“It’s not the guns, but the individuals who are perpetrating these heinous crimes that we need to go after,” he said. “What we have to look at are ‘gun free zones.’ We enable individuals who are going to commit crimes to go into these areas where no guns are allowed. These are areas where law-abiding, licensed gun owners can’t carry weapons. It provides an opportunity for individuals who want to commit crimes by guns to do so and law-abiding citizens can’t protect themselves.”
Cooke said he hopes the legislature looks at different options, perhaps ways to allow teachers and administrators to protect themselves, or maybe to add more school guards. He noted that teachers are often the first responders to such situations.
“We’ve seen in these incidents where these people become victims as well,” he said. “They have no way to protect themselves.”
"First, I think it is unfortunate that people want to use this tragic event to advance a political agenda," District 69 state Rep. Randy Nix said Wednesday, "No, I don't think we need new legislation. It was not a failure of gun control legislation that caused this tradegy. We have gone to great lengths to eliminate God from our schools, any sense of morals and decency from our society, devalued the family and promote violence nonstop to our young people through video games and movies and television. Until we get back to promoting and valuing personal and parental responsibility, new laws or legislation won't matter. Laws only matter to those who are taught to respect them."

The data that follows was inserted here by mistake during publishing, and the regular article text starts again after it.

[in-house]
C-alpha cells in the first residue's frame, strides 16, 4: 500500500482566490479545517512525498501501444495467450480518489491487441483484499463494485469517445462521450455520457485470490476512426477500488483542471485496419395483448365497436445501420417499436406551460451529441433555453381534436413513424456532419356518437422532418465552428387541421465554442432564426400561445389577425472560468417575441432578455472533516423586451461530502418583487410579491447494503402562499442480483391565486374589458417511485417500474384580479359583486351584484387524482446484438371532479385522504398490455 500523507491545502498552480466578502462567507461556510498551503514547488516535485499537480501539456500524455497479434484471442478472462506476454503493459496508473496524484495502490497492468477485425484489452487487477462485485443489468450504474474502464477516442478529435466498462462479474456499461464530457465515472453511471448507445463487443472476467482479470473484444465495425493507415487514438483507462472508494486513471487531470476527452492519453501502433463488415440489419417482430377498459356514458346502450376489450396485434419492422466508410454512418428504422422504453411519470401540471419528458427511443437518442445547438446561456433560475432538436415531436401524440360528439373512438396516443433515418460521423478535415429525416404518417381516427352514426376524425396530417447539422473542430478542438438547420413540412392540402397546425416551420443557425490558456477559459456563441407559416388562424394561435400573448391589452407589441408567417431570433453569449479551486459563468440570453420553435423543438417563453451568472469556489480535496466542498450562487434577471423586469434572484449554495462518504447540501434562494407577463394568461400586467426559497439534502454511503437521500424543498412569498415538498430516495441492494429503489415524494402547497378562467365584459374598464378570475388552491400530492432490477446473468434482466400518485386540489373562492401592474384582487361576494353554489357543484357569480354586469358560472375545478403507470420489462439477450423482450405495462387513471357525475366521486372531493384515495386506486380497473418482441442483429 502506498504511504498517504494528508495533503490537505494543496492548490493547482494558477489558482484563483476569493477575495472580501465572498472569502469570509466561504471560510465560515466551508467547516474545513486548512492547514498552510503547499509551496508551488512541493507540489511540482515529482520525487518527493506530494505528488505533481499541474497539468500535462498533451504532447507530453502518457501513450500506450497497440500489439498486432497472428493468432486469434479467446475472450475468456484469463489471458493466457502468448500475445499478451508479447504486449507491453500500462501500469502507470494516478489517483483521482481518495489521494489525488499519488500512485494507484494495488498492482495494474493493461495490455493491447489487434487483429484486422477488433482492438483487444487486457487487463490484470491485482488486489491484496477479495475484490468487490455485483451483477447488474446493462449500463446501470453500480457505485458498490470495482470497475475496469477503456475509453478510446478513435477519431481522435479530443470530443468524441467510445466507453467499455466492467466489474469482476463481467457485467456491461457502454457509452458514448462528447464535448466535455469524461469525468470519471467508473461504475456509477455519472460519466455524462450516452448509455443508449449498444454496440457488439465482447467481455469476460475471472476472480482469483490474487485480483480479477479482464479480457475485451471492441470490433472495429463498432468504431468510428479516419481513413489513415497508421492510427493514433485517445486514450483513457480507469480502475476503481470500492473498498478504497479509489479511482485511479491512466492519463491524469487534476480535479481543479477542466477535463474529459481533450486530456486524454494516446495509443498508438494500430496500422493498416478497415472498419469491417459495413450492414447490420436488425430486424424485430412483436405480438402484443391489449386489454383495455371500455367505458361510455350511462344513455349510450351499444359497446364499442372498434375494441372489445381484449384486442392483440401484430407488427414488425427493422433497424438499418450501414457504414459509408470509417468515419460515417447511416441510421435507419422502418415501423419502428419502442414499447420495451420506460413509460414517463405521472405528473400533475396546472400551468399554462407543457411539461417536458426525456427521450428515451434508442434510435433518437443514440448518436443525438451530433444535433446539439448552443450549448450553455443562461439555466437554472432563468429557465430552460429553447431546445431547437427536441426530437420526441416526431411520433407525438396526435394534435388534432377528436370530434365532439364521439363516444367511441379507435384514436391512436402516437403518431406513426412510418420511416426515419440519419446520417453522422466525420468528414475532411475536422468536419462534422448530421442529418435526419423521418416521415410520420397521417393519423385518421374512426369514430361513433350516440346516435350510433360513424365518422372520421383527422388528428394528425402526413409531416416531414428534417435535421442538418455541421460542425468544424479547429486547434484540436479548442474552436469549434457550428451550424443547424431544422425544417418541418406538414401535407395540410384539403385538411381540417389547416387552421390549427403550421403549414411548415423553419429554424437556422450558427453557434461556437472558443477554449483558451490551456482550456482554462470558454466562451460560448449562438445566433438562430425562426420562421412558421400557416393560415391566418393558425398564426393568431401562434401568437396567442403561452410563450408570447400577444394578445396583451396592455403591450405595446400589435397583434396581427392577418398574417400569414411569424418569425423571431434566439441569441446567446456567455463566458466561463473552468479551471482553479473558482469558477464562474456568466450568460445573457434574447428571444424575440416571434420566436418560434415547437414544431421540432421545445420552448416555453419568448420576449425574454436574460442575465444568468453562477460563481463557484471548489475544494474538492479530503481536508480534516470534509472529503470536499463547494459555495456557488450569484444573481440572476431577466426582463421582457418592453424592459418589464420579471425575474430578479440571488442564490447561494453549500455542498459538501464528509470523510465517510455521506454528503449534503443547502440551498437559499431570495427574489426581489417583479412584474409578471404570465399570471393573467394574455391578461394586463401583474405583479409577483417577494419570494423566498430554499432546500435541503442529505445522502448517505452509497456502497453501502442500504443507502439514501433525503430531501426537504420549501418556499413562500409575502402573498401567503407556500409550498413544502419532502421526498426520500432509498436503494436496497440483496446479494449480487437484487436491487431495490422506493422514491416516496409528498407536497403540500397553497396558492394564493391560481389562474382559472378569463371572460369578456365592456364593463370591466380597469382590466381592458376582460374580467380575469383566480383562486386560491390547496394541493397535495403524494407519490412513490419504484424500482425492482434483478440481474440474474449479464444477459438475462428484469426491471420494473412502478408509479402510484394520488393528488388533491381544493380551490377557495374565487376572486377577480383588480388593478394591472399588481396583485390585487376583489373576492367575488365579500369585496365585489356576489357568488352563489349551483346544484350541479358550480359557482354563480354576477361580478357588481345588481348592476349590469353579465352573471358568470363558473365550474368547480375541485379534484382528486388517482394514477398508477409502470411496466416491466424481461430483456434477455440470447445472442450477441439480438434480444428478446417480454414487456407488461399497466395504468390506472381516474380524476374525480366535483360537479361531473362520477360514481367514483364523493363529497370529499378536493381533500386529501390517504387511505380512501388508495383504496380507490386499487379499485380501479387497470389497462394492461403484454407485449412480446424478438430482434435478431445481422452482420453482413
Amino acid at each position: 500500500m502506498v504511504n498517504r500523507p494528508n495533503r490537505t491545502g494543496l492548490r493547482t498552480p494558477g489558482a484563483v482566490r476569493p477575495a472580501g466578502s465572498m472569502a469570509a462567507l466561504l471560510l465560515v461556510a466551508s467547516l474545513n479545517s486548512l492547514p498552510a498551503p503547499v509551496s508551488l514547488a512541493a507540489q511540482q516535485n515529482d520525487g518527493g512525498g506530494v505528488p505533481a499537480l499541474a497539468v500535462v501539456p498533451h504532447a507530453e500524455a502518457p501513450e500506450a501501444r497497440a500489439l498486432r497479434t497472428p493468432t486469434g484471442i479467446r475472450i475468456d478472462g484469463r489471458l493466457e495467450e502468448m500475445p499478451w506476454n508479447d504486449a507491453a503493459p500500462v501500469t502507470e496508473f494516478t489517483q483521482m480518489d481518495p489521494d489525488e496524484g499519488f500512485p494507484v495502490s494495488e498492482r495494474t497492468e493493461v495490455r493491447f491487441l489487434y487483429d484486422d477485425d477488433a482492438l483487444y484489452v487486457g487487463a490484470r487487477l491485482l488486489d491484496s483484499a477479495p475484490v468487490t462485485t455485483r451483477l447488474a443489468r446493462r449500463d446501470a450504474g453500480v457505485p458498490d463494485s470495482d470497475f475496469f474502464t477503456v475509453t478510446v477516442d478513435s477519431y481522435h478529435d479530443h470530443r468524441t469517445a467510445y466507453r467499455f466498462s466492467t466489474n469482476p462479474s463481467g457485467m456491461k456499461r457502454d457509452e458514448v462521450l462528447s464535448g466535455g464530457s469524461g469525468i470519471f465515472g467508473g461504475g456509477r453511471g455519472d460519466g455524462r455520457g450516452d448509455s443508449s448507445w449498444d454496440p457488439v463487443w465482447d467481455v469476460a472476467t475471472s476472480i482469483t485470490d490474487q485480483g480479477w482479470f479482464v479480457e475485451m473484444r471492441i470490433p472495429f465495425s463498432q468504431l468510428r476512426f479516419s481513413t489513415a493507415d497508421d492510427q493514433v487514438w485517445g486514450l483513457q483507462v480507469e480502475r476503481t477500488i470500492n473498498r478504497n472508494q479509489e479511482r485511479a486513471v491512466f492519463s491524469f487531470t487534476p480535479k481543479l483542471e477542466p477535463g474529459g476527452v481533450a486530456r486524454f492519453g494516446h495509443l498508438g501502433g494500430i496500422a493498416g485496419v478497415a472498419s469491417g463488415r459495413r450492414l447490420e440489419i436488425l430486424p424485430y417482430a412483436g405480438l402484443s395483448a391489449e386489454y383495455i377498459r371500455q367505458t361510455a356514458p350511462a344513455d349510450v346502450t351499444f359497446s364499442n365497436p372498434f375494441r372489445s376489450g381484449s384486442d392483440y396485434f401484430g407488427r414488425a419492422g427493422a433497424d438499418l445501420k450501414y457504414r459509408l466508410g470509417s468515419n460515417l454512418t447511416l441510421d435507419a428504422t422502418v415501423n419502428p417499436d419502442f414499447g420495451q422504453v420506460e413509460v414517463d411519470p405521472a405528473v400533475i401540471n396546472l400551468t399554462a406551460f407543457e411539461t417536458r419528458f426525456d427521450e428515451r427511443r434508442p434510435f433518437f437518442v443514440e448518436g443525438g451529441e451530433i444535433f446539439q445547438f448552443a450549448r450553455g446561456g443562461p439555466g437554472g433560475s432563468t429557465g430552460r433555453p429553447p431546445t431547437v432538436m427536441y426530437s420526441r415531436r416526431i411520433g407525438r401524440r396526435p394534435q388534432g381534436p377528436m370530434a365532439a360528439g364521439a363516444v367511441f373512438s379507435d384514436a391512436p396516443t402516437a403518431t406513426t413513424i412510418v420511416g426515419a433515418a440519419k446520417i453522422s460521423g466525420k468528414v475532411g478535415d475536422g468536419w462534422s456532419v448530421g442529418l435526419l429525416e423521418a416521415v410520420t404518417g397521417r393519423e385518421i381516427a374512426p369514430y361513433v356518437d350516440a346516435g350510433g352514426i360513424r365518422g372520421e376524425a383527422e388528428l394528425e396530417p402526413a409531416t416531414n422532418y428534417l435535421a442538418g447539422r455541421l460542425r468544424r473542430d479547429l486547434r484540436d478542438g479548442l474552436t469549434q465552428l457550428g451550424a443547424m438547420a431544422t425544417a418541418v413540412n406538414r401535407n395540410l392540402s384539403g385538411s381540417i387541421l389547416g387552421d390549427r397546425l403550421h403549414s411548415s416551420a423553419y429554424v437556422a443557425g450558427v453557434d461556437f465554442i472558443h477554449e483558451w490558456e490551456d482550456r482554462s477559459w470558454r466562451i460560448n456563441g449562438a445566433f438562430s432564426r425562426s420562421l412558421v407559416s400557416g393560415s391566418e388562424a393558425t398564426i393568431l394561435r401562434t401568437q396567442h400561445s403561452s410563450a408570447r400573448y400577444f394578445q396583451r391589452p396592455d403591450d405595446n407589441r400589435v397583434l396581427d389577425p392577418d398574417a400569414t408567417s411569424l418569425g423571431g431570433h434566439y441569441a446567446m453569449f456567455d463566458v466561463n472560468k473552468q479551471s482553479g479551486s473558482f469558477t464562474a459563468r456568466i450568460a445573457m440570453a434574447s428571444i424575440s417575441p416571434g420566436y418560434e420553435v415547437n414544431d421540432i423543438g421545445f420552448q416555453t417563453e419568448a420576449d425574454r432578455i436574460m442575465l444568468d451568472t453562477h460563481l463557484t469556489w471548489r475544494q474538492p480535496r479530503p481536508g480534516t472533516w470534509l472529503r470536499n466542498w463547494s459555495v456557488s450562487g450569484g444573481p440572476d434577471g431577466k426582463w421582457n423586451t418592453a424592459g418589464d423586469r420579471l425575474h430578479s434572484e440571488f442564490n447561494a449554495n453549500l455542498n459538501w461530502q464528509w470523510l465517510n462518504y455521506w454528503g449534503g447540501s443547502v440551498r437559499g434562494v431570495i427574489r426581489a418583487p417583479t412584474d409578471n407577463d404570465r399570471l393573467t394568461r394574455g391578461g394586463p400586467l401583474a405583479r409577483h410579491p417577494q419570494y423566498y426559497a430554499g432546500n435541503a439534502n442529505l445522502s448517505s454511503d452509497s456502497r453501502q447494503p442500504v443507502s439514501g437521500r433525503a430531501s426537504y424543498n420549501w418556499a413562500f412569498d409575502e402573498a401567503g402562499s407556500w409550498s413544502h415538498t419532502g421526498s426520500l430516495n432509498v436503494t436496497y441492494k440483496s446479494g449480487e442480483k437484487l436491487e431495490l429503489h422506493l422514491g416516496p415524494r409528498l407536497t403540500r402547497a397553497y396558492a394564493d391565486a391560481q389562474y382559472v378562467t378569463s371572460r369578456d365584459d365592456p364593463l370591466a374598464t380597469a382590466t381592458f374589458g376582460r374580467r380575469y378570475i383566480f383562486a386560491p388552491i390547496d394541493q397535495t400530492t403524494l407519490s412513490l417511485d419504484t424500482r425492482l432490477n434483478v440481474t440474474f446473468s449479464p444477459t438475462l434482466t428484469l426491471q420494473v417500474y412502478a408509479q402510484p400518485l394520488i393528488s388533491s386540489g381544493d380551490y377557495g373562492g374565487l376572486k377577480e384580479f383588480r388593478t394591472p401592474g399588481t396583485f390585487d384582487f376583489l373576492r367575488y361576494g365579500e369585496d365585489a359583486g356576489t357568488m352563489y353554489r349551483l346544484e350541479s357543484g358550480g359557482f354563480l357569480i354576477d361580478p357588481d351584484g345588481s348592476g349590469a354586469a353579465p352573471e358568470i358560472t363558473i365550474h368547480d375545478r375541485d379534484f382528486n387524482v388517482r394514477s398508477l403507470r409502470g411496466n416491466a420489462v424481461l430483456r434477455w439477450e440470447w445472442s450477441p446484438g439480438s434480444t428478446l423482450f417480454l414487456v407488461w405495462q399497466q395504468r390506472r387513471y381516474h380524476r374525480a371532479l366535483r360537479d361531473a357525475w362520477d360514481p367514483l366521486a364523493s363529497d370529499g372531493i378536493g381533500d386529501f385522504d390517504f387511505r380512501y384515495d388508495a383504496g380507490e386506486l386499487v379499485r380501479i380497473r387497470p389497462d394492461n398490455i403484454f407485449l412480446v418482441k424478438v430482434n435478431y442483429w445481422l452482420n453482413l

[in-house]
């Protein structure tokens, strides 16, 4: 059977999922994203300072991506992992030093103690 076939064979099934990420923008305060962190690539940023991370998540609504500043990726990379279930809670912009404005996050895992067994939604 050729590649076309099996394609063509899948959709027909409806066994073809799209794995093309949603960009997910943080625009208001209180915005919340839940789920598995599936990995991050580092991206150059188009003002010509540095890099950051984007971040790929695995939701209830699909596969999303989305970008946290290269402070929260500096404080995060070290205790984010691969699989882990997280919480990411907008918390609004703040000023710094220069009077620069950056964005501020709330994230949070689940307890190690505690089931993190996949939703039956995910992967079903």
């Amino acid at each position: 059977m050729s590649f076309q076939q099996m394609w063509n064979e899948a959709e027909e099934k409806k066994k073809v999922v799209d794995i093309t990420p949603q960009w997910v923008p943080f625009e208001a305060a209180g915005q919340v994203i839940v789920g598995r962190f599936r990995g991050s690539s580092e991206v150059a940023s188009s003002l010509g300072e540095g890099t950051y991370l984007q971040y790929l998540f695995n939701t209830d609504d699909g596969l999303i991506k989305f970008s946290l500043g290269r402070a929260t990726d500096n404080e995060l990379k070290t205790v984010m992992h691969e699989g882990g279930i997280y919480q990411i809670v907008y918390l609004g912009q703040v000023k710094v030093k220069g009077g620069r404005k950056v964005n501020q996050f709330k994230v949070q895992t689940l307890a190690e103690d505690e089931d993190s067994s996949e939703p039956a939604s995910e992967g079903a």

"I am a firm believer that new 'restrictive' gun legislation is not the answer to the unfortunate tragedy that took place in Sandy Hook," said District 68 state Rep. Dustin Hightower. "Preventing a law abiding citizen from owning and carrying a gun will never be the answer to gun violence."
Mike Dugan, a candidate in the Jan. 8 District 28 state Senate race, said he was “sickened and saddened” by the Connecticut murders.